That kind of day.

Sundays are quiet days. This Sunday is gray and gloomy, cold, just at freezing but not wet. A good day for sitting by a fire with a cup of tea, a good book, or my knitting. A good day for stew simmering on the stove and bread rising for baking.

To build a fire in the living room, a fire needs to be built in the wood stove in the basement or we get a downdraft on that side of the chimney and smoke in the basement.

That fire heats up the basement, where we keep the thermostat set below the ambient temperature of the ground as the basement is set three sides underground and the fourth side south facing. Having a fire there heats the basement above the temperature that we set the living area thermostats and the rising heat up the stairwell keeps the thermostat for the main part of the house from turning the heat on, and it heats the floors enough to help keep the main level of the house warmer.

The living room fireplace is a Rumford design that has an actual open vent from outside to bring in air and the tall curved back and smoke shelf to prevent downdrafts, projects heat back into the house. This is about as efficient as an open fireplace can be. When we aren’t sitting in front of it monitoring the burn, we have both screen doors and glass doors that can be closed for safety. Fortunately, we have never had to rely on these two sources of heat for more than a handful of days from power outage due to an ice storm. With the woodstove, a gas grill, and a camp stove, cooking wasn’t a problem then. Water was, as we are on a well, but we have a 4500 gallon cistern system that catches rain and snow melt from the roof and downhill from it is a gravity fed yard hydrant so water for toilets and animals can be obtained there. Purchased water for cooking and drinking for us if we haven’t filled bottles. Generally, the basement freezer has a dozen or so gallon bottles frozen in it to help keep food when the power is out. Since we don’t hunt and don’t buy perishables in bulk, there is usually not too much to lose.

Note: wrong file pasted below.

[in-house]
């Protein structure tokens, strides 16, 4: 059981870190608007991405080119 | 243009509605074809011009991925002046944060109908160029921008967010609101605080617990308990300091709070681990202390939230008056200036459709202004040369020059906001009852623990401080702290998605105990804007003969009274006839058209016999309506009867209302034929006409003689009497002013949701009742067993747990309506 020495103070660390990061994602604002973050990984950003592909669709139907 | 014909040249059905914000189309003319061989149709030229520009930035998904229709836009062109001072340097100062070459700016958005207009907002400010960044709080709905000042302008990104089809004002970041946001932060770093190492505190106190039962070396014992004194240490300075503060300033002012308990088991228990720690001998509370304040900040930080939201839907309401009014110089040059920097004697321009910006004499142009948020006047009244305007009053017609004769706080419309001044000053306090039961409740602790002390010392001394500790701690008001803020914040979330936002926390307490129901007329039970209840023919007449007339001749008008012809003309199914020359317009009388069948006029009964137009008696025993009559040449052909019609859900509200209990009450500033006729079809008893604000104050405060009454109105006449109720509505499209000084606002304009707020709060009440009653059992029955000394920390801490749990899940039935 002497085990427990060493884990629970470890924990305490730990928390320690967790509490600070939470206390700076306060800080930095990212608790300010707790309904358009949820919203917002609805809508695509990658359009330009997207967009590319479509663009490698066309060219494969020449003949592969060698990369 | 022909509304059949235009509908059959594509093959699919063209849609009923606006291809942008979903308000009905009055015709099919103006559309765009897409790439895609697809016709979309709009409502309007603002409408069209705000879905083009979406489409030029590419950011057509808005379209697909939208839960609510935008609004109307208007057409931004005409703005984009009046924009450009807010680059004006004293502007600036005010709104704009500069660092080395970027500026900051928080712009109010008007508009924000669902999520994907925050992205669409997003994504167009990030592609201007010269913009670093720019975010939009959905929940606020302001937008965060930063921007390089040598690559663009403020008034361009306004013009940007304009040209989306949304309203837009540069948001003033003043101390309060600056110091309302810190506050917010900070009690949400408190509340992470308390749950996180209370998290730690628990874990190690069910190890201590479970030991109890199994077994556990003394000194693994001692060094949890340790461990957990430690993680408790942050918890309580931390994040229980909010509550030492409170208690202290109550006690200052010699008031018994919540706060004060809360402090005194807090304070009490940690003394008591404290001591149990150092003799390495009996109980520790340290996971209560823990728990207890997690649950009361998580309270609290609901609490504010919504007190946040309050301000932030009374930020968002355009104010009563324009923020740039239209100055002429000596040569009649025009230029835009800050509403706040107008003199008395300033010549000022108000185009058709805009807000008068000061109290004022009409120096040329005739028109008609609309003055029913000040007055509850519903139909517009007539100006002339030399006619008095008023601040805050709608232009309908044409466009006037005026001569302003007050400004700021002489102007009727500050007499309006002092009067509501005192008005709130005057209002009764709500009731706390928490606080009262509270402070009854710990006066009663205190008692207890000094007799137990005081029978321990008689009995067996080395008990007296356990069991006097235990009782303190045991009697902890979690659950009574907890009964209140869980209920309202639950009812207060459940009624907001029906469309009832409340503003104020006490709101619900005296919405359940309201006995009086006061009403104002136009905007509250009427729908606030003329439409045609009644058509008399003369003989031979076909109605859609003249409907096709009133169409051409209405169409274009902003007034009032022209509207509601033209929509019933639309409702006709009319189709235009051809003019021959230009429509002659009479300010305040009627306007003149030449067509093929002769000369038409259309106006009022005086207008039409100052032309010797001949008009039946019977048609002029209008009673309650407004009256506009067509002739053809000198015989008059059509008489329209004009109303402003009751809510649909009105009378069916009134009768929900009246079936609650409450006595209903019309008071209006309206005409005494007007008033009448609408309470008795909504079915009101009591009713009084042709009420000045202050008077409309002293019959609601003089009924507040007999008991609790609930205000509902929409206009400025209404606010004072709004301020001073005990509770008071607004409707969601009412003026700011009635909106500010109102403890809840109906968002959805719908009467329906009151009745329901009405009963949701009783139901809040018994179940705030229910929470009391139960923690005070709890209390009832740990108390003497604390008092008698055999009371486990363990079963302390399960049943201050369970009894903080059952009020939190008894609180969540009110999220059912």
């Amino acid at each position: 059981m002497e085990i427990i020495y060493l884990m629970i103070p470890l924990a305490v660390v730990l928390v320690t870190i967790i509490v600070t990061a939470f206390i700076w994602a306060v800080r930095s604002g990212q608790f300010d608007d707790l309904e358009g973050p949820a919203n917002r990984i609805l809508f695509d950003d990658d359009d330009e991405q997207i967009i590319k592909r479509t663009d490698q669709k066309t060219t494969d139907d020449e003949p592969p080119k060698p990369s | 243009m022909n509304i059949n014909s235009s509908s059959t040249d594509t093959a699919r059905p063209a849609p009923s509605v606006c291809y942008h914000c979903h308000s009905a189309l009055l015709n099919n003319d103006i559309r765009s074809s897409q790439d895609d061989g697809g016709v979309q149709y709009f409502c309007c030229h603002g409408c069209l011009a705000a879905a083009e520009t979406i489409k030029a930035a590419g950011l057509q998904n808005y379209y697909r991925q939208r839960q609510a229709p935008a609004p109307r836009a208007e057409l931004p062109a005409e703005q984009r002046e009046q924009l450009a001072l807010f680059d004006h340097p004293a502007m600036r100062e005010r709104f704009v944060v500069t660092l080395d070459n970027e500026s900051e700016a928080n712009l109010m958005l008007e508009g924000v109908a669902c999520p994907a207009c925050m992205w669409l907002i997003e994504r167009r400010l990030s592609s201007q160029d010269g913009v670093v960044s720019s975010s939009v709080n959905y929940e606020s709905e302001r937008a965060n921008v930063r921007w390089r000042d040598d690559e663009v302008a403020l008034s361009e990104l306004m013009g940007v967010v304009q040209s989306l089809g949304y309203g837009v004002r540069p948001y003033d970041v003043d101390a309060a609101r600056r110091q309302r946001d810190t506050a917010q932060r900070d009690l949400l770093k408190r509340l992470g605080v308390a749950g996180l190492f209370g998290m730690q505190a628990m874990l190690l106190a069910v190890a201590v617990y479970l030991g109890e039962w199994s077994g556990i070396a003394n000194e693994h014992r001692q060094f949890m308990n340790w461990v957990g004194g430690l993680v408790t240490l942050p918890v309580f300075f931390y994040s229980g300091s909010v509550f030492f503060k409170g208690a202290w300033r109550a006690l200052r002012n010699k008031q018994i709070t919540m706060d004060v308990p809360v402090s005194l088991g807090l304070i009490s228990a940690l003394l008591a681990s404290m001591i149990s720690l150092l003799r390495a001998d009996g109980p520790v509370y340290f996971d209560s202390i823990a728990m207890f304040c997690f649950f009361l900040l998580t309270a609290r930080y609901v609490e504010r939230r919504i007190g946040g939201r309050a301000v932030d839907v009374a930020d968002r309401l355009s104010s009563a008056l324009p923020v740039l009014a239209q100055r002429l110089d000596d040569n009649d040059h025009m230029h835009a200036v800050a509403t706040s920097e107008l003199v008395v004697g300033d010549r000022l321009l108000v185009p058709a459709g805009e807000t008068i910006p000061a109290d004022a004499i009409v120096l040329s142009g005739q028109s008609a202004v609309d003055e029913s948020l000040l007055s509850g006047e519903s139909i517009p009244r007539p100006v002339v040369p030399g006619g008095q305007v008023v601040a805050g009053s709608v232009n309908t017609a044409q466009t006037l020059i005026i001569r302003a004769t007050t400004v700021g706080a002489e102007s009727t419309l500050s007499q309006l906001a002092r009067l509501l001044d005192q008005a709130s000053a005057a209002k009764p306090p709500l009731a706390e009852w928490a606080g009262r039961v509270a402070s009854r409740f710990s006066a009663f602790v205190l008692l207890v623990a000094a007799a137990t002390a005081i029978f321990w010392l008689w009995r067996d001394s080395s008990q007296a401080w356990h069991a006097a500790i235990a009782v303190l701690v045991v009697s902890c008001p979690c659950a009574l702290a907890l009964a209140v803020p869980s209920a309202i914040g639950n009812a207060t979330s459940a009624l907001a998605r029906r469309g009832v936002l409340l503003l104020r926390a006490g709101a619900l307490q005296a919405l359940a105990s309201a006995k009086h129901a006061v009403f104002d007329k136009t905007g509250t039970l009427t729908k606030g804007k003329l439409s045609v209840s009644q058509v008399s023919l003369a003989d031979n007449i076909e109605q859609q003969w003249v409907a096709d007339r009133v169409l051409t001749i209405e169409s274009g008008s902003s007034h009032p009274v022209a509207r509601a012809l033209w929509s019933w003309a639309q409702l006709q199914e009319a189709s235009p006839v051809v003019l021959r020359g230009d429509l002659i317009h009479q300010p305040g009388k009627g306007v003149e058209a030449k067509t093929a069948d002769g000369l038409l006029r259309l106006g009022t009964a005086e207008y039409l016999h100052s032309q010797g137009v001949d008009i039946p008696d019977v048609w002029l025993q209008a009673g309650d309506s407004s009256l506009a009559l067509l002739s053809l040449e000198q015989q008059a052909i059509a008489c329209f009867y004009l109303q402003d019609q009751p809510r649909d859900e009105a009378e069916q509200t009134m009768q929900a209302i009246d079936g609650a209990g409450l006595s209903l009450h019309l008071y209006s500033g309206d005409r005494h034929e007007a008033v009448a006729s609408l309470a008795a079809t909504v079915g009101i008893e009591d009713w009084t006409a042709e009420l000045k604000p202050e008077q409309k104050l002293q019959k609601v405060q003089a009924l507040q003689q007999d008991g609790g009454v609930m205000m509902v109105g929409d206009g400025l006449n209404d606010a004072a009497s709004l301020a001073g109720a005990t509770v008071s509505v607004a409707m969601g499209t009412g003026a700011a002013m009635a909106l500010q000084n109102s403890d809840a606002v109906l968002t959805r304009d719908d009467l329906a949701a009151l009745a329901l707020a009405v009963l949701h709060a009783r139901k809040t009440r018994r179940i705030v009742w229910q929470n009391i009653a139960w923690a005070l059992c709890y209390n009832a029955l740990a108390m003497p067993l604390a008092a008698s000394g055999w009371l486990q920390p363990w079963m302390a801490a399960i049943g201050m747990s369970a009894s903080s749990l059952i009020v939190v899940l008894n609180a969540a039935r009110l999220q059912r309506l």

We love our retirement farm and are truly fortunate in having acres of grass that can be hayed and young men who want the hay for their livestock that take care of mowing and baling it and in exchange for the hay, keep areas brush hogged and this year keeping us in firewood by cutting an oak that fell at the edge of the hay field two springs ago, split that wood and brought it up to our woodpile. They were going to stack it too, but three grand kids that were here awaiting a holiday meal stacked most of it for us. We don’t abuse their offers of help, but know that if there was really a task beyond our capabilities, we could call one of them and they would make time to take care of it. Country life is certainly different than the suburban life of my working years.

An ark, an ark, my knits for an ark

Whew, we went from 12 degrees f a few mornings ago to 40 and torrential rain. It was low teens 3 nights in a row (no frozen pipes thank goodness) and the days weren’t even reaching freezing then it changed as Virginia will at any season. There was a winter storm warning last night causing schools to delay or close for no reason as it never was cold, and it rained. The wind blew and it rained some more. Still is raining hard. Without an attic to buffer sound, we hear it when it rains hard. Not the pinging on a metal roof like in the barn, but it is still a metal roof with insulation.

When we went to dinner and then to daughter’s house for grandson’s birthday dinner on Sunday, we discussed having another mother/daughter movie date, taking her kids this time, to see Call of the Wild when it comes out the end of February. We had both watched the trailers and wanted to see it. It has been many decades since I had read it, and in our home library is a leather bound copy of Jack London books, so as soon as I finished the ebook I had out from the library, I started reading it. I’m not sure how true to the book the movie will be, but I am looking forward to it.

Today’s rain allowed me to finish it.

The Toolbox Cowl is progressing. I sat in a waiting room again yesterday and knit. Work has been done on it at night. I’m on the last stockinette section, the second to last skein. There will be one more Diamond tweed section with this skein and the final skein and the last Garter Rib section. I’m not sure I should have used the more brightly colored variegated one, but I think I like it anyway.